I used to be a “seasoning packet” junkie. Store-bought packets of taco seasoning seemed so easy. But really, if you have a decently stocked spice cabinet, making your own homemade taco seasoning takes just a few minutes and costs less. I’ve experimented with different combinations of spices for taco seasoning over the years and I think I’ve found the winner! One batch of this super tasty homemade taco seasoning is roughly equal to one store-bought packet and it’s 10 times more flavorful. You can even mix up big batches of it and store it pre-mixed in an air-tight container for quick use later!
Why make homemade taco seasoning?
While it’s easy to just buy a pre-made mix, you can control the ingredients, freshness, and flavor of your homemade taco seasoning. So if you like your tacos extra smoky, go ahead and add more smoked paprika! Need low sodium? Mix up your own taco seasoning and use less salt. You have all the control when you make your own!
What’s in Taco Seasoning?
This homemade taco seasoning recipe has just seven simple ingredients that you probably have in your pantry right now! Taco seasoning is made with:
- Chili powder
- Smoked paprika
- Ground cumin
- Cayenne pepper
Customize Your Taco Seasoning
Here are a few substitutions and add-ins you can use to customize your taco seasoning to fit your budget and supplies:
- Smoked Paprika – I really think the smoked paprika made the flavor of this seasoning pop, but if you can’t get it, you can use regular paprika in its place.
- Garlic Powder and Onion Powder – When I make taco meat I generally am also adding a diced onion and a clove or two of minced garlic, so I didn’t include any garlic powder or onion powder in this mix. If you prefer not to use fresh onion and garlic in your recipe, you can add 1/4 tsp garlic powder and 1/4 tsp onion powder to the recipe below.
- Low Sodium – Feel free to reduce the salt content to meet your sodium needs. Keep in mind that salt does help make other flavors pop, so the taco seasoning might not be as vibrant with less sodium.
- Make it mild – If heat isn’t your jam, simply reduce or eliminate the cayenne pepper. You’ll also want to make sure you’re using a mild chili powder. The heat level of chili powder can vary from brand to brand.
- Cornstarch – If you like your taco meat to have a slightly saucy consistency, add 1/2 tsp of cornstarch to your spice mix and add 1/3 cup water to your taco meat or beans when you add the spices. The water and cornstarch will create a nice taco-flavored sauce to coat the meat or beans.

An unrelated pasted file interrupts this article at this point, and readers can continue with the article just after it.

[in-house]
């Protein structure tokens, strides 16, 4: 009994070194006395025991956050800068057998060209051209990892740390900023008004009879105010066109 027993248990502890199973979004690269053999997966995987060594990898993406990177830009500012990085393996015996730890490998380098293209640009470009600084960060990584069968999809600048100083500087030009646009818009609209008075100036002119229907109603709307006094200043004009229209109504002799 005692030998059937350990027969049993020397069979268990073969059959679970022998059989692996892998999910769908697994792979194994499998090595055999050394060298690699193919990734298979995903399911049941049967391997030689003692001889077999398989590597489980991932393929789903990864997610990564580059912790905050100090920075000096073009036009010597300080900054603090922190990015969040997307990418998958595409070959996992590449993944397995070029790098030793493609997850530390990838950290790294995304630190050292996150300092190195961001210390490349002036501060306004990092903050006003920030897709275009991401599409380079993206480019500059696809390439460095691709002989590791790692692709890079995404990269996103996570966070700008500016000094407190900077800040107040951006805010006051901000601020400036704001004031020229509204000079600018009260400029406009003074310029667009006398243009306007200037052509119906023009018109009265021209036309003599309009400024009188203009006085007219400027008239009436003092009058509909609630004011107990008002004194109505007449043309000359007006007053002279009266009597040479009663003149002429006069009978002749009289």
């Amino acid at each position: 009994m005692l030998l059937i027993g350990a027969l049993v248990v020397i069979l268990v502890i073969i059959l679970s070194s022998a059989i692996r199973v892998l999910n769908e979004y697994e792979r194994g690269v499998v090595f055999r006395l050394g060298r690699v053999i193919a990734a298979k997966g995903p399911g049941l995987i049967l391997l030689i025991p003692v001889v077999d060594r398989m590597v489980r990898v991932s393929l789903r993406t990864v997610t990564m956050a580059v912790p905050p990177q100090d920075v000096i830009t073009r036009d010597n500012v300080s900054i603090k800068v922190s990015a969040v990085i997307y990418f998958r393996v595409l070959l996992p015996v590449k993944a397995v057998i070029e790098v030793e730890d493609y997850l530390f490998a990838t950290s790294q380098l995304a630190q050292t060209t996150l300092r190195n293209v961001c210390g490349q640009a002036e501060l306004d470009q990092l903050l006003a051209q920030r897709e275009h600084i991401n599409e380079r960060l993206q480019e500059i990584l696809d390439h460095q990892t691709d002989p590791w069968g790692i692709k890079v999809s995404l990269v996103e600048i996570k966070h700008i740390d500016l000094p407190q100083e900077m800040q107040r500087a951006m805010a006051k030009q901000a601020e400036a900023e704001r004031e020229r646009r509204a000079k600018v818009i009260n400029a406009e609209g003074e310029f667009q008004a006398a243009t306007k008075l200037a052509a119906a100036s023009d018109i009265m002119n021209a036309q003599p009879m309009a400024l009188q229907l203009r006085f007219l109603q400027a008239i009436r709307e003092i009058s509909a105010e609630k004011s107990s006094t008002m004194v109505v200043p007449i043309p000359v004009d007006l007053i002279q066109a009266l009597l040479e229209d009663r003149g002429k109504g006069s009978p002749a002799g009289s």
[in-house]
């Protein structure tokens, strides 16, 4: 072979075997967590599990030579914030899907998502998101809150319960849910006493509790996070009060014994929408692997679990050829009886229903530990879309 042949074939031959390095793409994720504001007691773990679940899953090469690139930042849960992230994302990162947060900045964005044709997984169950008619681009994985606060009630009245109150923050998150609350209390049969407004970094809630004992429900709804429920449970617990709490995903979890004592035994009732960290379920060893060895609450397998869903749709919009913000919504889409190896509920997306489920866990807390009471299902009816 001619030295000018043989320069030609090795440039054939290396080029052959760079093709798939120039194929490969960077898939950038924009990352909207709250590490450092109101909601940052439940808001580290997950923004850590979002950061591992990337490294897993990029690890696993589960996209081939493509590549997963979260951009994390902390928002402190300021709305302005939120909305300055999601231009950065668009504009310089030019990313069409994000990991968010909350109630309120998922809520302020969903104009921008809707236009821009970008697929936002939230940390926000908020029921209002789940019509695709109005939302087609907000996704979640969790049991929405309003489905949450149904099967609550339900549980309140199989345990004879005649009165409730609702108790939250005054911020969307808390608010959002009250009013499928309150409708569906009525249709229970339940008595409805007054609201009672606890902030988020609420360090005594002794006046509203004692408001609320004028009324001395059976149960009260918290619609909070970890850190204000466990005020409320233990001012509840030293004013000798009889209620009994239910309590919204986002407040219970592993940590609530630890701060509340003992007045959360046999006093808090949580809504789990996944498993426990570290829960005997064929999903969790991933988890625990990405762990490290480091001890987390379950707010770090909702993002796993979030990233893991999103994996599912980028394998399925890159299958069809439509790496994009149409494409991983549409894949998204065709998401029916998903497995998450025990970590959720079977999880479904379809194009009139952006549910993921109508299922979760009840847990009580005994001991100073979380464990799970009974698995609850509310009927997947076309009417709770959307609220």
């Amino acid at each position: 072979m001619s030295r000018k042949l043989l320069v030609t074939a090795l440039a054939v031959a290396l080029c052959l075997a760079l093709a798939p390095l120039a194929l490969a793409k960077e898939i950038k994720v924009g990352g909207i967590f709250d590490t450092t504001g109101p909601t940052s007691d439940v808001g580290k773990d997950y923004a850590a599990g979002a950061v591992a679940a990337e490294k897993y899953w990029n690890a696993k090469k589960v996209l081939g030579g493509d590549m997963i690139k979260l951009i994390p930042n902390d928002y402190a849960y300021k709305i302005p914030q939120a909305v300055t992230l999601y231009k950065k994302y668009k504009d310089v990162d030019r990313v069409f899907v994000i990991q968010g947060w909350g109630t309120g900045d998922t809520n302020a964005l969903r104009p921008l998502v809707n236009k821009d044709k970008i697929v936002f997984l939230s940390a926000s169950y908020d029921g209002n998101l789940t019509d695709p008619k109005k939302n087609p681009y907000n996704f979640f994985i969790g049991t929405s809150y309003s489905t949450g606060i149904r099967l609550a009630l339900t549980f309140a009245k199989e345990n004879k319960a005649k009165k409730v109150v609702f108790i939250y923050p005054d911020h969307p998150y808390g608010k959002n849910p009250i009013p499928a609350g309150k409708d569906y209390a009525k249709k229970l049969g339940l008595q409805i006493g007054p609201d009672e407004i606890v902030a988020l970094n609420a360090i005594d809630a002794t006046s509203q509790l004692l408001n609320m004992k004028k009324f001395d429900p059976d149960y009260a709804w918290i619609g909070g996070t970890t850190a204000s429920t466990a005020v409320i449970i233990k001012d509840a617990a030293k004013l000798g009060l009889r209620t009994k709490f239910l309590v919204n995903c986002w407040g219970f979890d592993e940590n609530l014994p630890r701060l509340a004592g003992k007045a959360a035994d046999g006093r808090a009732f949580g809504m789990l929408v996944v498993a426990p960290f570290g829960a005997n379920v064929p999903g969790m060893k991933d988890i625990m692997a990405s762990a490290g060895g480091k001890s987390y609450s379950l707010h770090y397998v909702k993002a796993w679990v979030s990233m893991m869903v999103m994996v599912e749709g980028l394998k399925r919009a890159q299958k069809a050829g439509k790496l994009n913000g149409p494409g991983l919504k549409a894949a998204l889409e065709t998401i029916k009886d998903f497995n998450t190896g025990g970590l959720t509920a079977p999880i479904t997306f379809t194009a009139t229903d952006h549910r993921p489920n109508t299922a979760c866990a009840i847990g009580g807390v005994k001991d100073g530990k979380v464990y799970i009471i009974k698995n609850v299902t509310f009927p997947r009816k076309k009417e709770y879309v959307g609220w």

How to Use Taco Seasoning:
Brown the ground meat first, then add one batch of the taco seasoning recipe below and continue to sauté for about two minutes more to toast the spices. For beans, simply add the spices and heat through. If you plan to use this taco seasoning for whole chicken breasts, simply sprinkle the taco seasoning over the entire surface of the chicken breast, then cook in a skillet until browned on the outside and cooked through. You can also use it to season potatoes or chicken before roasting.
How Much Should I Use in a Recipe?
This taco seasoning can be used in any recipe in place of one store-bought taco seasoning packet, which will season approximately one pound of ground beef, turkey, or chicken, or about 3 cups of cooked beans. The recipe below makes approximately 2 Tbsp of seasoning, so if you plan to scale the recipe up to make the seasoning in bulk, use about 2 tablespoons of seasoning for every one pound of meat.
How to Use Taco Seasoning
This simple taco seasoning can be used to season any type of meat, seafood, or vegetables. Here are a few recipes that use taco seasoning to inspire you:
How to Store Homemade Taco Seasoning
As with any dried herb or spice, this taco seasoning should be stored in an air-tight container and away from heat and direct sunlight. The lifespan of this seasoning will vary depending on the freshness of the herbs and spices you used to make this seasoning blend. Rather than going “bad”, dried herbs and spices slowly lose their flavor and potency over time, so for best results it’s recommended to use them within one year.
Note: I use a flat cost estimate for herbs and spices because they’re just too hard to measure and weigh such small quantities, so this cost is purely an estimate. I generally estimate ten cents for every teaspoon of an herb or spice, unless it’s a particularly expensive item. For salt, I generally estimate half that. So, take the cost of this recipe with a grain of salt (pun intended).
Homemade Taco Seasoning
- Combine everything in a small bowl and stir until evenly mixed. Use immediately, or store in an air-tight container, away from heat and sunlight, until ready to use.
See how we calculate recipe costs here.